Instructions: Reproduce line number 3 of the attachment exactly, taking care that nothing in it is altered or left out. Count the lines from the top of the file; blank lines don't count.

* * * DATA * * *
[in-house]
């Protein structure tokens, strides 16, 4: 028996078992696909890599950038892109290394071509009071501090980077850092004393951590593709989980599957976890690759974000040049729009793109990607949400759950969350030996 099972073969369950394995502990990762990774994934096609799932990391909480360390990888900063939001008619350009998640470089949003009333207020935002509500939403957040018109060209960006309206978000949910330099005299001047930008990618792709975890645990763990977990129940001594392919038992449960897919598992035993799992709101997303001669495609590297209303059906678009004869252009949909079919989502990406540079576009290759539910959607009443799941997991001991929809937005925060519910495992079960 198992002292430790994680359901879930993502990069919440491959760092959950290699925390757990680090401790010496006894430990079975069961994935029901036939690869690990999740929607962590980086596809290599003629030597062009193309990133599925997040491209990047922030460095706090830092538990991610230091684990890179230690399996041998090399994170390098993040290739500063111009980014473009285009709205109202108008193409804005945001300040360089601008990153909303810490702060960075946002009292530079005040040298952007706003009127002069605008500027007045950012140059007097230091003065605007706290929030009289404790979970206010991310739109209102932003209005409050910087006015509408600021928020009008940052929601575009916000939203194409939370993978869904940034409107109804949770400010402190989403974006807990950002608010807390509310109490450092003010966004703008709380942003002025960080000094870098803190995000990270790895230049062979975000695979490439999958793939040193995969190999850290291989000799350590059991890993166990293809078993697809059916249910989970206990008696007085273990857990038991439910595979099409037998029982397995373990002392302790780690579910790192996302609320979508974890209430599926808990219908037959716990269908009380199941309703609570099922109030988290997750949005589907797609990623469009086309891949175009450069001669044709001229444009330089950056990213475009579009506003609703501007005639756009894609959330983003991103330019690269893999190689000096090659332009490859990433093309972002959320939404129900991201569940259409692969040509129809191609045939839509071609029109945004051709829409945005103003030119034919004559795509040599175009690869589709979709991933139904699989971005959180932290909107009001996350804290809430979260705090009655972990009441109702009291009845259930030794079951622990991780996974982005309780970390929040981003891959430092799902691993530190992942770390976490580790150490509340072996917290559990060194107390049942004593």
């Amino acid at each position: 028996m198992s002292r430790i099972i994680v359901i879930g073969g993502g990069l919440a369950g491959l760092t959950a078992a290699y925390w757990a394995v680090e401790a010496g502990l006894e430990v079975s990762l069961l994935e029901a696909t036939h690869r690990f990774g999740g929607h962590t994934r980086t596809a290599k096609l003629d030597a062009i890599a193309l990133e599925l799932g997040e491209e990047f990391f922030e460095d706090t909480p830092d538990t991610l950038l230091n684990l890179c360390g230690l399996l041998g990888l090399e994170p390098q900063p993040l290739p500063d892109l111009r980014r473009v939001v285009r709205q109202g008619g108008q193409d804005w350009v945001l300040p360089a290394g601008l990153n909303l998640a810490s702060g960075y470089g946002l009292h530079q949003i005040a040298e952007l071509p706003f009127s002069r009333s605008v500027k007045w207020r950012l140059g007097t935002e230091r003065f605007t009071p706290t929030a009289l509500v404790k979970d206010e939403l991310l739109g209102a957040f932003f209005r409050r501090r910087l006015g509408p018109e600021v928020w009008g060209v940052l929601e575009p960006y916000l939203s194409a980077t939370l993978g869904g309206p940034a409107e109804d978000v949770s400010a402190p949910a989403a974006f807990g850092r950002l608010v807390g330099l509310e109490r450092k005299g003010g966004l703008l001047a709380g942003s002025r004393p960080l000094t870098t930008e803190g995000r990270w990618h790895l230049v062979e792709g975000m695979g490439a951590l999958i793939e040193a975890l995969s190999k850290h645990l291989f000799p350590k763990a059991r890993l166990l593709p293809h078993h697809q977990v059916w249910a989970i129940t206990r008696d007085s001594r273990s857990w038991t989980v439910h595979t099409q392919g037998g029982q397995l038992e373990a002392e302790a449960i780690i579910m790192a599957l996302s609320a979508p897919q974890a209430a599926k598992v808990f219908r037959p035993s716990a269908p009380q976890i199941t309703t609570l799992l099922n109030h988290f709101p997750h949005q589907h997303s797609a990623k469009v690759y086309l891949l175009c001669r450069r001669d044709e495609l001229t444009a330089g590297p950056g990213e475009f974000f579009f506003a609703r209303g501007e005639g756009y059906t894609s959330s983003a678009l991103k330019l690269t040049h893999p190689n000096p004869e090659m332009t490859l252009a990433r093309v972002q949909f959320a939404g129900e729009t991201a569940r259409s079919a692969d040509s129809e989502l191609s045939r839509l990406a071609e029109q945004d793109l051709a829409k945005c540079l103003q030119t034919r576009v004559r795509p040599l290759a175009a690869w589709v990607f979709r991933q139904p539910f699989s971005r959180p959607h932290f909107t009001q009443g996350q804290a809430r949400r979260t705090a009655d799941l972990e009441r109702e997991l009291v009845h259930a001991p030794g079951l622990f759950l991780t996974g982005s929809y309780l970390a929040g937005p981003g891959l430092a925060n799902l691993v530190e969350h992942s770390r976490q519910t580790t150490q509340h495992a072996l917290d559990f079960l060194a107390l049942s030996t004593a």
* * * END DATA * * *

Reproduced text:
């Amino acid at each position: 028996m198992s002292r430790i099972i994680v359901i879930g073969g993502g990069l919440a369950g491959l760092t959950a078992a290699y925390w757990a394995v680090e401790a010496g502990l006894e430990v079975s990762l069961l994935e029901a696909t036939h690869r690990f990774g999740g929607h962590t994934r980086t596809a290599k096609l003629d030597a062009i890599a193309l990133e599925l799932g997040e491209e990047f990391f922030e460095d706090t909480p830092d538990t991610l950038l230091n684990l890179c360390g230690l399996l041998g990888l090399e994170p390098q900063p993040l290739p500063d892109l111009r980014r473009v939001v285009r709205q109202g008619g108008q193409d804005w350009v945001l300040p360089a290394g601008l990153n909303l998640a810490s702060g960075y470089g946002l009292h530079q949003i005040a040298e952007l071509p706003f009127s002069r009333s605008v500027k007045w207020r950012l140059g007097t935002e230091r003065f605007t009071p706290t929030a009289l509500v404790k979970d206010e939403l991310l739109g209102a957040f932003f209005r409050r501090r910087l006015g509408p018109e600021v928020w009008g060209v940052l929601e575009p960006y916000l939203s194409a980077t939370l993978g869904g309206p940034a409107e109804d978000v949770s400010a402190p949910a989403a974006f807990g850092r950002l608010v807390g330099l509310e109490r450092k005299g003010g966004l703008l001047a709380g942003s002025r004393p960080l000094t870098t930008e803190g995000r990270w990618h790895l230049v062979e792709g975000m695979g490439a951590l999958i793939e040193a975890l995969s190999k850290h645990l291989f000799p350590k763990a059991r890993l166990l593709p293809h078993h697809q977990v059916w249910a989970i129940t206990r008696d007085s001594r273990s857990w038991t989980v439910h595979t099409q392919g037998g029982q397995l038992e373990a002392e302790a449960i780690i579910m790192a599957l996302s609320a979508p897919q974890a209430a599926k598992v808990f219908r037959p035993s716990a269908p009380q976890i199941t309703t609570l799992l099922n109030h988290f709101p997750h949005q589907h997303s797609a990623k469009v690759y086309l891949l175009c001669r450069r001669d044709e495609l001229t444009a330089g590297p950056g990213e475009f974000f579009f506003a609703r209303g501007e005639g756009y059906t894609s959330s983003a678009l991103k330019l690269t040049h893999p190689n000096p004869e090659m332009t490859l252009a990433r093309v972002q949909f959320a939404g129900e729009t991201a569940r259409s079919a692969d040509s129809e989502l191609s045939r839509l990406a071609e029109q945004d793109l051709a829409k945005c540079l103003q030119t034919r576009v004559r795509p040599l290759a175009a690869w589709v990607f979709r991933q139904p539910f699989s971005r959180p959607h932290f909107t009001q009443g996350q804290a809430r949400r979260t705090a009655d799941l972990e009441r109702e997991l009291v009845h259930a001991p030794g079951l622990f759950l991780t996974g982005s929809y309780l970390a929040g937005p981003g891959l430092a925060n799902l691993v530190e969350h992942s770390r976490q519910t580790t150490q509340h495992a072996l917290d559990f079960l060194a107390l049942s030996t004593a």